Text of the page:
• Benefits to PwC: PwC obtained access to the proprietary accounting software developed by GE at no additional cost. Experienced tax professionals from GE are expected to strengthen the tax workforce of PwC, thereby enabling PwC to acquire new tax clients or effectively serve the existing tax clientele. It is estimated that PwC’s annual revenues will get a 10 percent boost for the years 2017 and 2018 with this cosourcing arrangement.

Case Study 2: The EY and AIG Strategic Tax Compliance and Technology Agreement

In April 2018, AIG signed a five-year managed tax services and technology agreement with EY.

  • The EY–AIG Cosourcing Arrangement: Select members of AIG’s global tax compliance and tax technology teams will be moved to and accommodated within EY’s tax technology and direct and indirect tax compliance practices at U.S. federal, state, and local levels, as well as globally. Based on the performance of the five-year agreement, the deal could be extended or the MSP arrangement made permanent.
    An internal tax team of a few members is however retained to focus on strategic tax processes.
  • Benefits to AIG: AIG intends to get specialist tax services from EY (owing to their inherent knowledge and experience in the tax field) along with access to the EY tax platform. AIG aims to improve its tax process efficiencies with the MSP arrangement.
  • Benefits to EY: Following the footsteps of PwC (in the PwC–GE deal), EY plans to utilize the experience and knowledge of the incoming AIG tax professionals to win new clients.

2.6 Who Are the Probable Candidates That Could Establish Tax/Accounting MSP Arrangements in the Future?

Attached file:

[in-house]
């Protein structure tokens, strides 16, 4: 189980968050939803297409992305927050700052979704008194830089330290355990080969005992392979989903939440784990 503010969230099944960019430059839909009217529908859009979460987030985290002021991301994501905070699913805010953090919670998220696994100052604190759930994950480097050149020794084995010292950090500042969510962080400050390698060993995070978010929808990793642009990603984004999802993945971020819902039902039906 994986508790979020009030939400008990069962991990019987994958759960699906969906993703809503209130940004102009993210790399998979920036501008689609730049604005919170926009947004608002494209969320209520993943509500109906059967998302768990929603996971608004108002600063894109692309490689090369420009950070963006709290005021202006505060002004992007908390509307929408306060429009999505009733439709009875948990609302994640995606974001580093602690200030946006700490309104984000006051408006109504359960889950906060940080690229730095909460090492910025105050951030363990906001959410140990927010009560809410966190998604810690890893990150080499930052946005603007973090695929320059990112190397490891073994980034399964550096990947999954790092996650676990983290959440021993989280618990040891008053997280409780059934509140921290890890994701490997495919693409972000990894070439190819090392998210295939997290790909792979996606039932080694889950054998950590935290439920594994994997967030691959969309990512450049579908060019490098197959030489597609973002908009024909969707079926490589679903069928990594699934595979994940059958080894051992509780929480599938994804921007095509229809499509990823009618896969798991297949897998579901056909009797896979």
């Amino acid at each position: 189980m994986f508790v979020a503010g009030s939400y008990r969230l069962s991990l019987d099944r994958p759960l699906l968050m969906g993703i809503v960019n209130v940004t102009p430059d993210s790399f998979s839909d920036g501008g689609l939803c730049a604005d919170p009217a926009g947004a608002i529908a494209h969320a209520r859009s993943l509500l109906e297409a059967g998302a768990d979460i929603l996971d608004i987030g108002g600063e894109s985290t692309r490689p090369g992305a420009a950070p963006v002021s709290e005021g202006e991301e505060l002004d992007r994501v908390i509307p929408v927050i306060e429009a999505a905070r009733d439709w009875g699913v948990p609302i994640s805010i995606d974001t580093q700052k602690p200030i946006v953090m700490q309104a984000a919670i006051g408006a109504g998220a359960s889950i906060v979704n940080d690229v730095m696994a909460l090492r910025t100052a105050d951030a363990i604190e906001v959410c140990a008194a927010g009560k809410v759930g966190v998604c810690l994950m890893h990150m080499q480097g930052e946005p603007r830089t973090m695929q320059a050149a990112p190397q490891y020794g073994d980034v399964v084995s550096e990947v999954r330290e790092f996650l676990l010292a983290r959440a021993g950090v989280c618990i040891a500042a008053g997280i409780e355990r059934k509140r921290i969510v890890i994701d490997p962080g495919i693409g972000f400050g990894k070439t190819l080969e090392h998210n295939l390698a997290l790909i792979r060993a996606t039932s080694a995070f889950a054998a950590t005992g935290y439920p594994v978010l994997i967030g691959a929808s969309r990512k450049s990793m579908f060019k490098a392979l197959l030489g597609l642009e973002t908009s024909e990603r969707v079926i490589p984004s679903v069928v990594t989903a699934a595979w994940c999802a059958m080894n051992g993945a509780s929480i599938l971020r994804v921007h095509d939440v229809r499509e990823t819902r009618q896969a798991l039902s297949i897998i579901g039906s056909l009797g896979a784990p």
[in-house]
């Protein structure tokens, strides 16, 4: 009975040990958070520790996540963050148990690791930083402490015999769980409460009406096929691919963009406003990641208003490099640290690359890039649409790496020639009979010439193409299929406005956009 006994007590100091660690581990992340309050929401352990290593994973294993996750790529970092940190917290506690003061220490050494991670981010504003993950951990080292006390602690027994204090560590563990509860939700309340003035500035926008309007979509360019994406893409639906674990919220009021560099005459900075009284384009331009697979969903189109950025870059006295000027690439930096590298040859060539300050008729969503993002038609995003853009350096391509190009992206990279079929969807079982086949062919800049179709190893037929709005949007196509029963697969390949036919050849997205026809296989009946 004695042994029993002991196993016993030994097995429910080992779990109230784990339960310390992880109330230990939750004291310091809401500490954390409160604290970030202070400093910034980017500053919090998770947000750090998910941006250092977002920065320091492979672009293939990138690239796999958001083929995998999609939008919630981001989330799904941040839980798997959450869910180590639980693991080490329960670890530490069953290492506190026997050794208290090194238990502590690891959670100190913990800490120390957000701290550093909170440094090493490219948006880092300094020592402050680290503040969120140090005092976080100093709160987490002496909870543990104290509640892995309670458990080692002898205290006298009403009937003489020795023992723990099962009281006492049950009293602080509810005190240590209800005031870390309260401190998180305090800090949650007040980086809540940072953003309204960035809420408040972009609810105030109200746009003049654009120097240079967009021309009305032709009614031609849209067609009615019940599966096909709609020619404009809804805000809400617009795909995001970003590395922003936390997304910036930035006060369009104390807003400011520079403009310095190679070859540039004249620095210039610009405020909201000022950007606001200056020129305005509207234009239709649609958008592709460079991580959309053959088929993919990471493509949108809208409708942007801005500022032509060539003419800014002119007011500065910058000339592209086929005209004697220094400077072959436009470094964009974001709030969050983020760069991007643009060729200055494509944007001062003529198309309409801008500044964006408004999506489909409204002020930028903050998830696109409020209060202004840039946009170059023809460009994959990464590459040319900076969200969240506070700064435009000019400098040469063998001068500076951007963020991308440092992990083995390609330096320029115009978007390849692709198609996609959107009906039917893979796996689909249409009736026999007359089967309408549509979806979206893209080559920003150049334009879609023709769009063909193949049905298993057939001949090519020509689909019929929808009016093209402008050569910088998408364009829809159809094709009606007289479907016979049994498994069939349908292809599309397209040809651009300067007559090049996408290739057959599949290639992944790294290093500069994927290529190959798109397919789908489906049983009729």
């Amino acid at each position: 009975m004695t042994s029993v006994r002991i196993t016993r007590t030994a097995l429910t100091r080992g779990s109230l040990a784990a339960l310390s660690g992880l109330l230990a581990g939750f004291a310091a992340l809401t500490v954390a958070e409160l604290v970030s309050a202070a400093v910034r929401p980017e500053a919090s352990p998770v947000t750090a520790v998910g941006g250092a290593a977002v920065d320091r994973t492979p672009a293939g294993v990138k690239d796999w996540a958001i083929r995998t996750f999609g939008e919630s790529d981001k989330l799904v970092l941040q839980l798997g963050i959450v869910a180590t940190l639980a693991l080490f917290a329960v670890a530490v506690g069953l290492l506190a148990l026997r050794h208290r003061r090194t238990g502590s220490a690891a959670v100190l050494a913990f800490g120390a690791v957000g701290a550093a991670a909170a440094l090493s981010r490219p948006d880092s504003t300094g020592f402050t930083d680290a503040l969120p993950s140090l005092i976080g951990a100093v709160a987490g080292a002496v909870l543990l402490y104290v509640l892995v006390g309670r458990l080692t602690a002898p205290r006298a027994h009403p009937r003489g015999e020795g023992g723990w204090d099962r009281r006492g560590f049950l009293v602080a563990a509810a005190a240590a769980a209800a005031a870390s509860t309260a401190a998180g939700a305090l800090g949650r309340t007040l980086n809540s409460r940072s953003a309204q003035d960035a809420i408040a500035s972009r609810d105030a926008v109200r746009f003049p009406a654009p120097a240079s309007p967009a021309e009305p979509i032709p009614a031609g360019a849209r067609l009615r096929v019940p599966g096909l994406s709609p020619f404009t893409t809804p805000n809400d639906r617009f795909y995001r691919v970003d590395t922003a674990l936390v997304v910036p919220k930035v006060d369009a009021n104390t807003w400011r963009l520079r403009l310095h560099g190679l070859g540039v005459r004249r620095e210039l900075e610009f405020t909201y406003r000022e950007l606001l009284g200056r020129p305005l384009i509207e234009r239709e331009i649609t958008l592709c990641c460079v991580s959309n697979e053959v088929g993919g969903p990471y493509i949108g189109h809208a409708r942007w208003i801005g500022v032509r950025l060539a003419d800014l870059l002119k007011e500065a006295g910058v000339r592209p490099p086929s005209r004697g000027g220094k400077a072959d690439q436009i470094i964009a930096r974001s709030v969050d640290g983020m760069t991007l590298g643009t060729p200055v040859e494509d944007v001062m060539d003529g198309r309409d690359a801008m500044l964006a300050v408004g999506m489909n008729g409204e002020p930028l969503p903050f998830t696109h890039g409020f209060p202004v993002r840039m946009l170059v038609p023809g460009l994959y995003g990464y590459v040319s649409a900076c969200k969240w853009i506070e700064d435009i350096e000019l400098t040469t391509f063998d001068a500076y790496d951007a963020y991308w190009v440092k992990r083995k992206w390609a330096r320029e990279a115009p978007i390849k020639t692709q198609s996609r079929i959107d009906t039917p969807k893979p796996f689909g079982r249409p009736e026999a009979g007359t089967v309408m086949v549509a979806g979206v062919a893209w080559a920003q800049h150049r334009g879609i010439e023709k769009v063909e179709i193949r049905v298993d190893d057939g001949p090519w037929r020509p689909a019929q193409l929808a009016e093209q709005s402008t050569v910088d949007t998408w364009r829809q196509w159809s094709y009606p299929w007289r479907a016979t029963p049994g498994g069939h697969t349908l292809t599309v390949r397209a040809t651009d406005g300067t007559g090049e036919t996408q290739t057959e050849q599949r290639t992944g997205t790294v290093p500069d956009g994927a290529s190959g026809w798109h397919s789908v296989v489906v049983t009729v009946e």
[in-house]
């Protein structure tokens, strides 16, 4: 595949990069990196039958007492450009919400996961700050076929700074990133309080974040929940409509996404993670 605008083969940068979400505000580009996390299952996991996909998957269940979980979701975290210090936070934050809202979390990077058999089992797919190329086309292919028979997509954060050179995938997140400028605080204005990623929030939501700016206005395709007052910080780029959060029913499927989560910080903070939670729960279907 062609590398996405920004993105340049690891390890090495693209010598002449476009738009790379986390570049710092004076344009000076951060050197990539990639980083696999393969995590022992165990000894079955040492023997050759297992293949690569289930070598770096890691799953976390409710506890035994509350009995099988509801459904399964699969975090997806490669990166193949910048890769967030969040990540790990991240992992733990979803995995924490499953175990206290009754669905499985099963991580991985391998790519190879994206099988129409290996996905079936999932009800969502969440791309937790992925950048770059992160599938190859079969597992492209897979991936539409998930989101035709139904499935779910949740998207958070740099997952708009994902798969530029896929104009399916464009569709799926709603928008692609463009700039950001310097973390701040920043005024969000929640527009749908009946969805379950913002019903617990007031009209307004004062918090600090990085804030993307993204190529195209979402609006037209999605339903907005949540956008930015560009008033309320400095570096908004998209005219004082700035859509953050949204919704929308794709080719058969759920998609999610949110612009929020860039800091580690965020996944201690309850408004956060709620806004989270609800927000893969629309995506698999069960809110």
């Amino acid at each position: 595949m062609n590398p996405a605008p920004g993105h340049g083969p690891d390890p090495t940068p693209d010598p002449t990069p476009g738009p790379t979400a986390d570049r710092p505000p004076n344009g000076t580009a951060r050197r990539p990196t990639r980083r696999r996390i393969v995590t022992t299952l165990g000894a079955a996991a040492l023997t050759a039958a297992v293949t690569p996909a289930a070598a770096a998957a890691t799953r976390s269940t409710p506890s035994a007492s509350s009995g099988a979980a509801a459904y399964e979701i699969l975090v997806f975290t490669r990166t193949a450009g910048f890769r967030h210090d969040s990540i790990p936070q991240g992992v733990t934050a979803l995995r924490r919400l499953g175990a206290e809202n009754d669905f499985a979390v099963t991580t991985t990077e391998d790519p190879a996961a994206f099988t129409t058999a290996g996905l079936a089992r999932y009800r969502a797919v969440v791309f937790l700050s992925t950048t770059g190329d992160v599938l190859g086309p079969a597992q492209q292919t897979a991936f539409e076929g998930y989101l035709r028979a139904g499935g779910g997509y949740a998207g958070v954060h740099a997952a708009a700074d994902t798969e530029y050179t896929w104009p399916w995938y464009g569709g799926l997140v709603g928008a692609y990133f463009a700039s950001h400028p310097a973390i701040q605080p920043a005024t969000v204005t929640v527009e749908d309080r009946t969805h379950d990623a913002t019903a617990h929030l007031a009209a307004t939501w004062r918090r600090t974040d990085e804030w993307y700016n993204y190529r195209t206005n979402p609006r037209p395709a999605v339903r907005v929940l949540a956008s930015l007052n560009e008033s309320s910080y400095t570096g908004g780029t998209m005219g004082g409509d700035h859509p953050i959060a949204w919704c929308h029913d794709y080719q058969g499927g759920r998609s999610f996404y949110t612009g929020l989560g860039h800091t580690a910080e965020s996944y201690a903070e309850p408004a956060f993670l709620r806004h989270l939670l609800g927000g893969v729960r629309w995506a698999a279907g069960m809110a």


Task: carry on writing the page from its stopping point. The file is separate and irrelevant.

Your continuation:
The following could be identified as probable candidates for tax/accounting MSP arrangements:

  • Foreign corporations with market capitalization of $50 billion and more. Indian corporations with market capitalization of at least ? 30,000 crores
  • MNCs with 30+ years of operating experience in their respective industry
  • Corporations having huge and mature tax teams (150+ tax professionals)
  • Industrial corporations whose core operations are unrelated to their tax domain operations.

In the international market, pharmaceutical companies such as Pfizer Inc. and Merck & Co. Inc., as well as banks like Citigroup Inc. and J.P Morgan Chase & Co., are probable candidates. Other companies that could be considered are IBM, MetLife, Goldman Sachs, and Prudential.

In India, probable corporations that could experiment with outsourced tax function arrangements could be the Tata Group of Companies (especially Tata Consultancy Services), leading auto manufacturer Maruti Suzuki, Reliance Group, and Telecom Giant Bharti Airtel, to name a few.

2.7 What Are the Advantages of Tax/Accounting MSP Arrangements for Companies Outsourcing Their Tax Teams?

  • Cost Reduction and Need for Cost Savings: With an MSP arrangement, the outsourcing company can move from fixed employee costs to a relatively lower variable cost model. The fee payable to professional services firm for tax services is lower than the cost of full-time in-house staff hired. Outsourcing companies can save 1–5 percent on their labor costs with MSP arrangements.
  • Specialist Tax Support: MSP arrangements allow outsourcing companies to gain tax process efficiencies by leveraging accounting firm domain experience and using their proven tax technology tools.
  • Outsourcing Company Focus on Strategic Tax Activities: With the outsourcing of tax compliance processes, the in-house tax team (if retained) can focus on strategic tax activities such as mergers & acquisitions tax advisory, green/carbon tax policy administration, investment incentives, and so on.
  • Focus on Company’s Core Operations: The savings accrued as a result of a tax MSP arrangement can be reinvested in the outsourcing company’s core operations, thereby boosting its core business capabilities.

2.8 What Are the Advantages of Tax/Accounting MSP Arrangements for Accounting Firms Absorbing/Acquiring the Outsourcing Company’s Tax Teams?

Employees acquired/transferred from the client’s (outsourcing company’s) tax teams have intimate company/industry knowledge that will enable the accounting firms to win more work from existing clients or contracts with new/additional clients. The key advantages to the accounting firms are as follows: